Editor's note: Michael Wolraich is a founder of the political blog dagblog.com and the author of "Blowing Smoke: Why the Right Keeps Serving Up Whack-Job Fantasies about the Plot to Euthanize Grandma, Outlaw Christmas, and Turn Junior into a Raging Homosexual."
(CNN) -- Democratic state legislators have begun fleeing their respective capitals as if the plague has broken out. Perhaps they see it that way. Republicanism has gone viral, and it seems that no state is safe, no matter how unionized.
But this plague is called democracy, and the cure is worse than the disease.
In Wisconsin and now Indiana, Republican-dominated legislatures have proposed laws to reduce the power of the unions. Unable to block the bills, Democratic legislators have skedaddled in a desperate gambit to deny Republicans the minimum quorums required to vote.
The catch-me-if-you-can tactic was pioneered by Texas Democrats in 2003; they fled to Oklahoma and New Mexico in a vain attempt to block Republican efforts to redistrict the state. Republicans asked the FBI to arrest the fugitive Democrats. Hilarity ensued. Eventually, the wayward Democrats returned, and the Republicans concluded their redistricting.
The recent vanishing acts in Wisconsin and Indiana will probably be no more successful. Voters may or may not approve of the anti-union bills, but they elected their legislators to govern, and their anger will grow as the stalemate persists. Realizing this, some of the holdouts will inevitably crack, and so the bills will eventually pass anyway.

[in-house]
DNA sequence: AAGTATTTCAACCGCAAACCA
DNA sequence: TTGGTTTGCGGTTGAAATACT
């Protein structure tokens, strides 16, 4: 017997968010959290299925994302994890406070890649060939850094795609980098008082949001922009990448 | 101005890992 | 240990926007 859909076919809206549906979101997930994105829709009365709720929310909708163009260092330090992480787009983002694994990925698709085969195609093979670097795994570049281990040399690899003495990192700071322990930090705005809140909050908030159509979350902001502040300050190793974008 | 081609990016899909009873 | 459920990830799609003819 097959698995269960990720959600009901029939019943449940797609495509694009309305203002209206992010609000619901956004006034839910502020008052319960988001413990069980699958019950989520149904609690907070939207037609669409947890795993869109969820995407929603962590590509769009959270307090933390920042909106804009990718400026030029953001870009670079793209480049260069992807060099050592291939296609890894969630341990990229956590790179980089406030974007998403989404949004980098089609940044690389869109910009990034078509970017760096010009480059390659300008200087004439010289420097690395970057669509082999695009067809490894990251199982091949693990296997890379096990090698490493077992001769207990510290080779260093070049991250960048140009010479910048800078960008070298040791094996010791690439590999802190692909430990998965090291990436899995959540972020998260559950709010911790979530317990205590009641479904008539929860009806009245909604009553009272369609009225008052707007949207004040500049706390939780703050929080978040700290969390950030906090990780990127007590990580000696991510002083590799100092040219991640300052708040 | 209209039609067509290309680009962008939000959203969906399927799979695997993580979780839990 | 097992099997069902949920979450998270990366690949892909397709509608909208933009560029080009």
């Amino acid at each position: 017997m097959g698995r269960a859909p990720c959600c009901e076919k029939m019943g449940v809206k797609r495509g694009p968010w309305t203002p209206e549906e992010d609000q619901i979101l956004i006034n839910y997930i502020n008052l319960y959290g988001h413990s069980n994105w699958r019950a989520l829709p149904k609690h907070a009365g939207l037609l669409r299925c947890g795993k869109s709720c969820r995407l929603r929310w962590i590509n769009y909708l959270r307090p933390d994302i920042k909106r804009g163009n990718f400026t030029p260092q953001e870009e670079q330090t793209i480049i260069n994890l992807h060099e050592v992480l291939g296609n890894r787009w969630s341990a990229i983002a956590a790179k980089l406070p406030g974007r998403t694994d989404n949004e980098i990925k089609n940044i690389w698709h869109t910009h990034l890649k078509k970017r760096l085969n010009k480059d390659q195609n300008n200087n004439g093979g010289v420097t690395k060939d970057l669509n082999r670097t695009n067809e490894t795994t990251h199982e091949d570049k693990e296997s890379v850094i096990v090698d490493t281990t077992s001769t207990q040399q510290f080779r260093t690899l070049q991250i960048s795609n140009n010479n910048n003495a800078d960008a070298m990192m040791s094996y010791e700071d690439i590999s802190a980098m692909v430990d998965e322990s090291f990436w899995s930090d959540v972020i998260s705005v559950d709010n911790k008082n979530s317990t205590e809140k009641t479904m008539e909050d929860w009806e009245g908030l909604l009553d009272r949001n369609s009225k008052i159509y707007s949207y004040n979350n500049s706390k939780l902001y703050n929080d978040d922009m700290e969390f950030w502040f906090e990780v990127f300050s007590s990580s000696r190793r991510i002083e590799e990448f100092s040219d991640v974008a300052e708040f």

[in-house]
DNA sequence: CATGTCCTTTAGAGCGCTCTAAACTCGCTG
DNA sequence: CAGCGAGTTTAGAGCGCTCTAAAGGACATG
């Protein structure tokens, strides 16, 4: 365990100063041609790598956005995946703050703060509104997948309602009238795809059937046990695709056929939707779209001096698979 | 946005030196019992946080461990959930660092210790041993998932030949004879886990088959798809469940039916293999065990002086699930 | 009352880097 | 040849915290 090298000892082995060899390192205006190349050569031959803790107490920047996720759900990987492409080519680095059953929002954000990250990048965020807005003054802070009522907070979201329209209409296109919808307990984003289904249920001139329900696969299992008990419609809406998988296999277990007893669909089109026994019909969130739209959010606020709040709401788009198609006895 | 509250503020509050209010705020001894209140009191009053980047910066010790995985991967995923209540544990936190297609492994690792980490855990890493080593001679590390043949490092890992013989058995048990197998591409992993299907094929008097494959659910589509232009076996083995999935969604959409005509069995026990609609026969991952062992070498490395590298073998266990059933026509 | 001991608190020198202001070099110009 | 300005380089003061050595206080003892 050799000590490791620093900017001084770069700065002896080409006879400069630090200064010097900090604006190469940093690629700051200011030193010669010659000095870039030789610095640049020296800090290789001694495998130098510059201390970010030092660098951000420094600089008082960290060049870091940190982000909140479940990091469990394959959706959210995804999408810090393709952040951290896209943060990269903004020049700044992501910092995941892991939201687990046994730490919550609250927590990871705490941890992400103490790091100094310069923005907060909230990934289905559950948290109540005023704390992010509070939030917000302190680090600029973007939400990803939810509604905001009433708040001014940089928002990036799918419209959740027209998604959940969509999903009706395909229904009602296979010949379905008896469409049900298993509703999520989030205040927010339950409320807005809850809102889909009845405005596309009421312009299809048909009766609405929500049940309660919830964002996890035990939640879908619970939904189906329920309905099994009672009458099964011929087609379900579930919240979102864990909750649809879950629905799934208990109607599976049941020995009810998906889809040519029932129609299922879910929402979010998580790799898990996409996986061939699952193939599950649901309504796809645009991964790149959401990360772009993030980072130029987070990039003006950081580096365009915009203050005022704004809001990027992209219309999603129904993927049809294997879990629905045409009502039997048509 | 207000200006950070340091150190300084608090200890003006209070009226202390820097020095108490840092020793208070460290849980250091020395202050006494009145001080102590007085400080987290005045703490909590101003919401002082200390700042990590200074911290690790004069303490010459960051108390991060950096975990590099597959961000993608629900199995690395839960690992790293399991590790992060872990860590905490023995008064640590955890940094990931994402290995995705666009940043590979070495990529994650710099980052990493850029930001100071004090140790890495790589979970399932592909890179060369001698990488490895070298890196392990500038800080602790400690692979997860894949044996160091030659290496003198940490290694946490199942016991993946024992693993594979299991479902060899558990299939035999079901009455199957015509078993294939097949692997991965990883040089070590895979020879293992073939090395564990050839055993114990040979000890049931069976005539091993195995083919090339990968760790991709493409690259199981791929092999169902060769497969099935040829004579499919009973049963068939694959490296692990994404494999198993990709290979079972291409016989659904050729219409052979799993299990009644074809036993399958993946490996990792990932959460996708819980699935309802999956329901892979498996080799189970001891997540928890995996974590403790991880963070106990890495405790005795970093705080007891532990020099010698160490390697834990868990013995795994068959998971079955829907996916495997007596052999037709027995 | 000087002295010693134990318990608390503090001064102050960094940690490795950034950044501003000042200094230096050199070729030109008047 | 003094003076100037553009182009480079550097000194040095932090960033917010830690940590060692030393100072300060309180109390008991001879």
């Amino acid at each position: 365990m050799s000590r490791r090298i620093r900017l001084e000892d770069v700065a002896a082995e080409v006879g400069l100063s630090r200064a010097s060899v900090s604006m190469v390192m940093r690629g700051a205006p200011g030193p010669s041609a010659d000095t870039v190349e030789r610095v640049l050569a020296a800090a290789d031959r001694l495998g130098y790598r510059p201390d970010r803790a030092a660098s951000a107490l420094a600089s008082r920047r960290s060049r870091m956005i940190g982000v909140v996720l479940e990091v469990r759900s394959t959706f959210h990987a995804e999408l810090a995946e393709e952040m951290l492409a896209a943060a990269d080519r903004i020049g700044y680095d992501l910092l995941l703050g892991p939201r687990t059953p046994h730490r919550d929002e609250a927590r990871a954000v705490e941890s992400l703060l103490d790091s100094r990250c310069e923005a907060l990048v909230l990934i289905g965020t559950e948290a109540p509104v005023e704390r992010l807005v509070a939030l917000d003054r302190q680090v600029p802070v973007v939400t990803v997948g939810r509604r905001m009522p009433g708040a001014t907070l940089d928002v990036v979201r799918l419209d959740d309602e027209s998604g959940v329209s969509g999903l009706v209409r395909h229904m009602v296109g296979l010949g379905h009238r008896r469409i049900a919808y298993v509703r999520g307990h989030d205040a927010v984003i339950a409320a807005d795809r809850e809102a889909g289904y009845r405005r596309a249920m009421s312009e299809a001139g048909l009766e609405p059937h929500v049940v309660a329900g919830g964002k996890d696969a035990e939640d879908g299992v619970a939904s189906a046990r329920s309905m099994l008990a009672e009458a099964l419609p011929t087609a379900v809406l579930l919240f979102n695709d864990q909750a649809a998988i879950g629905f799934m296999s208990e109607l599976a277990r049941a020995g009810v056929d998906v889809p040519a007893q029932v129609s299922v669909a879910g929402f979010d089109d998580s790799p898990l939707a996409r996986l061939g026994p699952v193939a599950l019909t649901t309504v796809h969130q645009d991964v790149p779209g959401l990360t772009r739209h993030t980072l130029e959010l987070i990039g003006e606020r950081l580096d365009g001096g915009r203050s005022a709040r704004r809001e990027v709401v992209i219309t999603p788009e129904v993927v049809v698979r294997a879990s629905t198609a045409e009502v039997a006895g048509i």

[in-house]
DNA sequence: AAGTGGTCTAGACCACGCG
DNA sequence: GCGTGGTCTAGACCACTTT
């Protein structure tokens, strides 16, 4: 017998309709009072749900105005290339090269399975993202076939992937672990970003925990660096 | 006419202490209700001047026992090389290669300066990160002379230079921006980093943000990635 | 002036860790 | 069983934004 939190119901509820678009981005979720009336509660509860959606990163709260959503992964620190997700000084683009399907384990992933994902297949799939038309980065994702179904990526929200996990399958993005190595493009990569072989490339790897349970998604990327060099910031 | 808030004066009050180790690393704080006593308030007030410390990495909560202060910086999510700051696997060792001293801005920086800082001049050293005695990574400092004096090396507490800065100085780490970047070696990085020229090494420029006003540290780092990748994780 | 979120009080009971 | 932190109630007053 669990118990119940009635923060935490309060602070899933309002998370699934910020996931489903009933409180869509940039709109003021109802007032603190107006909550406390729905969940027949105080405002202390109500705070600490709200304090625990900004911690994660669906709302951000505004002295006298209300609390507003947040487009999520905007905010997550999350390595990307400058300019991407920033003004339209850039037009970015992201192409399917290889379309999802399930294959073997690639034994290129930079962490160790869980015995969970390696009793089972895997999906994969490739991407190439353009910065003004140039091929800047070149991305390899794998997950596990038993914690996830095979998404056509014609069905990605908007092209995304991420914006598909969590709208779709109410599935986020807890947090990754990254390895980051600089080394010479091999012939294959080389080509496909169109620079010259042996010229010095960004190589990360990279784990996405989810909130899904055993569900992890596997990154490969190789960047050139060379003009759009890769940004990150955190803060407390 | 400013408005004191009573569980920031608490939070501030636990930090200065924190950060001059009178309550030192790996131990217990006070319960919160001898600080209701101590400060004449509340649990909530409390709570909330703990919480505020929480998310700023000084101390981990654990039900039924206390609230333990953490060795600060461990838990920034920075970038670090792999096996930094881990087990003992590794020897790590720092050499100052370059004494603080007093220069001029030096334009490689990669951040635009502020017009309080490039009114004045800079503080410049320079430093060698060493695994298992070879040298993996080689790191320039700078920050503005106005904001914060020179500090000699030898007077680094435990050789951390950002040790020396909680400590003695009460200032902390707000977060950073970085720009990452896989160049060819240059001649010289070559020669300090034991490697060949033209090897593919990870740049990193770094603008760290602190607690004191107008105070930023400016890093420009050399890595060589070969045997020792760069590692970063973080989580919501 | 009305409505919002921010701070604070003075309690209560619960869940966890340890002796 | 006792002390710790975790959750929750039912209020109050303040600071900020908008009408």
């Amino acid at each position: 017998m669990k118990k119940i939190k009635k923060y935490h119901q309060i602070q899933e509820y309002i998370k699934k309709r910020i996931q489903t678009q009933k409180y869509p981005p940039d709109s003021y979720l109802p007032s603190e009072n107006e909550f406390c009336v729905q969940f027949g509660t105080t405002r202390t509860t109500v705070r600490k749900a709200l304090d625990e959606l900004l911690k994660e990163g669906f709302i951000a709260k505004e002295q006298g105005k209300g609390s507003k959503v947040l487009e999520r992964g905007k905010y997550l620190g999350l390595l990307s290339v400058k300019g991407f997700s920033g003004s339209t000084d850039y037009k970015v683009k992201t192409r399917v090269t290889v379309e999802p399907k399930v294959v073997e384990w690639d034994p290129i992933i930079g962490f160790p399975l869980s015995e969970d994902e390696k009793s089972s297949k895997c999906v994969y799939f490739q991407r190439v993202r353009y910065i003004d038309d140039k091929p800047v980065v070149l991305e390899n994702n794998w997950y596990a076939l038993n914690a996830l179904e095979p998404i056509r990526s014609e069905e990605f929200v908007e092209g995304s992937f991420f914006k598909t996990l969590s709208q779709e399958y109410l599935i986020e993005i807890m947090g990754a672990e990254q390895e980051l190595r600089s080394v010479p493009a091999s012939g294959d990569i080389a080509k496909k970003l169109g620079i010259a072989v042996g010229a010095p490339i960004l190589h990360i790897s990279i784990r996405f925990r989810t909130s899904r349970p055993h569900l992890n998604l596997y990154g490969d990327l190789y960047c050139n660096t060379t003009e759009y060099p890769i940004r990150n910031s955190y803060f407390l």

But political self-interest is not the only reason to quit the obstructionist parliamentary games. Let's suppose that the Democrats are successful in blocking the bills. After weeks or months of glorious deadlock, the Republicans finally blink. The courageous Democrats ride home to ticker tape parades, and they parlay their victory into recapturing their respective legislatures in 2012.
What then is to stop Republicans from running away to block Democratic bills? After all, how could Democrats complain when they employed the same tactic themselves? How well will our state governments function when breaking quorum becomes a common parliamentary strategy?
Sound farfetched? Just look to the proliferation of obstructionist tactics in the U.S. Senate. In the 19th century, there were only 23 Senate filibusters. During President Obama's first two years in office, there were over a hundred.
Although Republicans hold the record, Democrats were hardly shy about filibustering when they were in the minority under President Bush. Each successive Congress has used the behavior of opponents in previous Congresses to justify its tactics.
In short, obstructionism may provide short-term gains to one party or another, but it tends to breed even more obstructionism. Then we all lose.
Personally, I oppose the anti-union bills. I urge every legislator in Wisconsin and Indiana to vote against them, and I support the many protestors and union members who have organized to fight them.
But the Republicans won the elections in Wisconsin and Indiana. If they have the votes to pass the bills, that is their prerogative.
If the Democrats hope to defeat these bills or repeal them in the future, they need to take their case to the voters and win elections in 2012. That's how democracy works.
The opinions expressed in this commentary are solely those of Michael Wolraich.